factor. we offered there is figures about how undiscovered oil and gas is in the arctic region, and i'm not going to bore you with a bunch of facts and statistics. let's agree it's probably a lot. and that that probably a lot, about 80% is in russia's energy. so they stand a lot to gain there. already russia plans to invest $3.8 billion in the arctic region. this is the equivalent of usually a gdp. public financing of this is going to account for about 70% of it. again if this goes back to the great northern expedition win in 1724, russia spent 16 of its state budget on that mission which is one of the world's largest scientific expeditions in the history.
then you about the northern sea route and i think russia stands to gain quite a bit with it. simply because the fees are so high these icebreakers, to transit the roots from and to enter i think also this is slightly overblown a bit. to give you an example, in 2013, 71 ships transited the northern sea route about russia. last year, 23 transited. the suez canal saw 27,000 should transited last year. so we are a bit off i would say from the point where the northern sea route becomes economically viable. in fact, actually you forget how big a place asia actually is. and although cutting a journey from rotterdam in the netherlands to yokohama in japan is 30% shorter. that same journey from robert m. to shanghai in china is only 8% shorter.
when you use the suez canal. considering all the risk and everything associated with it, i think it's going to be a long time before companies and businesses start doing this as an option. and russia's the a lot to militarize the arctic. new arctic command structure, the russian northern fleet, the largest naval fleet and the russian navy. the commanders is the best paid and merle in the russian navy. out of the admiral papp could say he was the best the admiral when he was in the coast guard. the commander of a militant fleet actually earns more than the russian defense minister. there are more training exercise in the region. they are modernizing, updating or building dozens of new bases along the northern sea route. they are doing a lot in terms of militarization of the arctic. what to do inside the national borders is their prerogative, their business.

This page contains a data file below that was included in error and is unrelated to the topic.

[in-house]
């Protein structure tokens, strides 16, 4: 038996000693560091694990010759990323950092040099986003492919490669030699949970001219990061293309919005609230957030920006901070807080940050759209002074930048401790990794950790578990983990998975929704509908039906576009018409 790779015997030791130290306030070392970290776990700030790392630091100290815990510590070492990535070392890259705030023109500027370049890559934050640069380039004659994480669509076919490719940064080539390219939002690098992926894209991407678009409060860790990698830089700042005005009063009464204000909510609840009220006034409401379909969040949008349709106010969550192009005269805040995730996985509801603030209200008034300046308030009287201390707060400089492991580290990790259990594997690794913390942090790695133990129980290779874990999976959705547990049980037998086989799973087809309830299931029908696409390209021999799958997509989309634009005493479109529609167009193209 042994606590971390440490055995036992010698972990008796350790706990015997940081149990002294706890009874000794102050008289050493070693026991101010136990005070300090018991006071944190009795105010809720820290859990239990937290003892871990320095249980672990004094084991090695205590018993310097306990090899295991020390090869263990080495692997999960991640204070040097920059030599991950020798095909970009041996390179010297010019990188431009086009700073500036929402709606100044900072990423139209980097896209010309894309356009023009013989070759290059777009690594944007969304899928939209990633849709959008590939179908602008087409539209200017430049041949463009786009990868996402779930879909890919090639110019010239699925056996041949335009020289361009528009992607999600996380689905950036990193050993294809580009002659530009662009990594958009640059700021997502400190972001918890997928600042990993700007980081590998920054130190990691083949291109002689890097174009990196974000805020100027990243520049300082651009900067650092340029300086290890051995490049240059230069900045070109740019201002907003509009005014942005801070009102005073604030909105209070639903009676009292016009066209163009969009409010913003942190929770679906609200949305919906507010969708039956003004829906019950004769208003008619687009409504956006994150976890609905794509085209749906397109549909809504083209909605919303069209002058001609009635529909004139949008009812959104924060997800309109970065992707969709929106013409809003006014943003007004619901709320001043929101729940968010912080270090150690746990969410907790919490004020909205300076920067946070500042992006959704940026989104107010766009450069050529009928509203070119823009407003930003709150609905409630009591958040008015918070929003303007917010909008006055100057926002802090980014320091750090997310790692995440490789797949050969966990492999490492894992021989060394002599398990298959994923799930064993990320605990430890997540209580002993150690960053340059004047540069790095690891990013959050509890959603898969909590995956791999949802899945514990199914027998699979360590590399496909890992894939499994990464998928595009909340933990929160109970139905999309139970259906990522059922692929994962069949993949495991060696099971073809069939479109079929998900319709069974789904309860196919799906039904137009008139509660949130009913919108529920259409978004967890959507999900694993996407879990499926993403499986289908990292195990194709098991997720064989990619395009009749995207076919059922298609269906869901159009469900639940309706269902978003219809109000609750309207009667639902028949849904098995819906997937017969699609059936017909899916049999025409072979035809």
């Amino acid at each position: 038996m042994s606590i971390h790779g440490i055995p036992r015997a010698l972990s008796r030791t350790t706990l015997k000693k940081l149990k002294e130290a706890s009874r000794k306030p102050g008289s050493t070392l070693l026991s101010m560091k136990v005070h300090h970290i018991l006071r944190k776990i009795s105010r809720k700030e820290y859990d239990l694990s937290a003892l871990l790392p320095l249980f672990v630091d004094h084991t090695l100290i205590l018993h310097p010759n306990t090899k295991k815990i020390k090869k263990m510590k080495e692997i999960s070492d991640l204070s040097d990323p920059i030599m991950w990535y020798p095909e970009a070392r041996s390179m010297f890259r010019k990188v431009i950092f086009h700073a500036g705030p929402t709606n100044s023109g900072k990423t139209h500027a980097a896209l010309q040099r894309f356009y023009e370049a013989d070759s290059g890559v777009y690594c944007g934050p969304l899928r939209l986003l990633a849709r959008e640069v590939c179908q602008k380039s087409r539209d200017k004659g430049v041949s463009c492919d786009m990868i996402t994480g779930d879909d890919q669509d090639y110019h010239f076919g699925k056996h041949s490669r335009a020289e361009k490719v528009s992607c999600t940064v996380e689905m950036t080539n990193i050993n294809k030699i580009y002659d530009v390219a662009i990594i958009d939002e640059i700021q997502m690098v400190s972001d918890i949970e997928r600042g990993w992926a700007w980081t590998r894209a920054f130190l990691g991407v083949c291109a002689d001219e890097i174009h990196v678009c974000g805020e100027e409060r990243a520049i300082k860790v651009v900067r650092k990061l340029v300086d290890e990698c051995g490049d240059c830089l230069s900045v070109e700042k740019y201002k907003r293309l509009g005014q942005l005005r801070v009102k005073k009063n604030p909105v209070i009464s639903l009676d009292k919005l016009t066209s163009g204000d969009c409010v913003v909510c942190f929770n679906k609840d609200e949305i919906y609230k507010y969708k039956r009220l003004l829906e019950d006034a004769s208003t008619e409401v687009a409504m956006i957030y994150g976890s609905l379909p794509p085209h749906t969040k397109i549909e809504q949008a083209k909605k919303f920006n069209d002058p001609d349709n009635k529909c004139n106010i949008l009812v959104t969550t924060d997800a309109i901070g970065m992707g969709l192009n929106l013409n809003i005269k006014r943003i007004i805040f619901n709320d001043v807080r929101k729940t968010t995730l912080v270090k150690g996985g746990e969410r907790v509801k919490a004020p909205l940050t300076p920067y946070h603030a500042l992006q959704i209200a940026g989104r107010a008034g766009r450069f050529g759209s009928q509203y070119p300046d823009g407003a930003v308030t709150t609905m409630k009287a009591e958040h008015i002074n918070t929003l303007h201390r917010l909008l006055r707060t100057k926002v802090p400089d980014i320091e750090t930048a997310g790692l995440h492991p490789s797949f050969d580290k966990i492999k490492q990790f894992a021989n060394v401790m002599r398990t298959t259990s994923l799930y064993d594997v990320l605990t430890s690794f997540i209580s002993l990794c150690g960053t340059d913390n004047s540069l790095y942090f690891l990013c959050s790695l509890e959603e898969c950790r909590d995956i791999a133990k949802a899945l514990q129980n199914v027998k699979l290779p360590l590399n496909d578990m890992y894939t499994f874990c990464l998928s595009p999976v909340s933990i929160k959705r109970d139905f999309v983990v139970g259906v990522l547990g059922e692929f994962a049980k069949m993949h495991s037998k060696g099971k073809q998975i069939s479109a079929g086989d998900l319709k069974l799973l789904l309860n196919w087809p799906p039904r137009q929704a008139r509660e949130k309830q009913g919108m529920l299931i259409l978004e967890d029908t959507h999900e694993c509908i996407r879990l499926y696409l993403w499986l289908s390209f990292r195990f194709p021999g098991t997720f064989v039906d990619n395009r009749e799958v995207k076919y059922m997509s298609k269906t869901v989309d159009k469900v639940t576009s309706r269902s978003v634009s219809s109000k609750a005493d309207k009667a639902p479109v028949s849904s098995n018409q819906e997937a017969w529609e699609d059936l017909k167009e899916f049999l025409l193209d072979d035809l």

but would you compare the progress doing another places, -- [inaudible] then we start questioning what russia may did and what their true motive really are. a lot of the equipment is still used torture as we don't -- from previous because of the difficulties and the challenges of the search and rescue in the region. it's worth keeping an eye on what russia thing in terms of the military and the high north. so what's our response? what is nato's response? nato is an alliance, and i would include here, james, nato as an ally this divide on the issue of the arctic. in the 2010 strategic concepts which was the last strategic concepts published by the alliance which was branded as been the strategic concept of going to prepare data for future challenges such as cyber energy security. the worst arctic is literally
not found in the document. every summer, declaration since 2010 you cannot find the were arctic. that's because into division inside nato, by candid and norway. nor would like nato to play more of a role in the arctic security. candidates is no, keep this at the nation-state level. until this resolves, until this is resolved, nato that is going to play an active role, which is unfortunate because at the end of the day nato is responsible for this good in defense of a large territory above the arctic circle. in the arctic, sovereignty equal security. that means respecting other sovereignties and that means being able to defend their own sovereignty. and i feel the u.s. and some of our partners in europe are far away from the gavel to gavel that requirement. thank you. >> before we go to questions i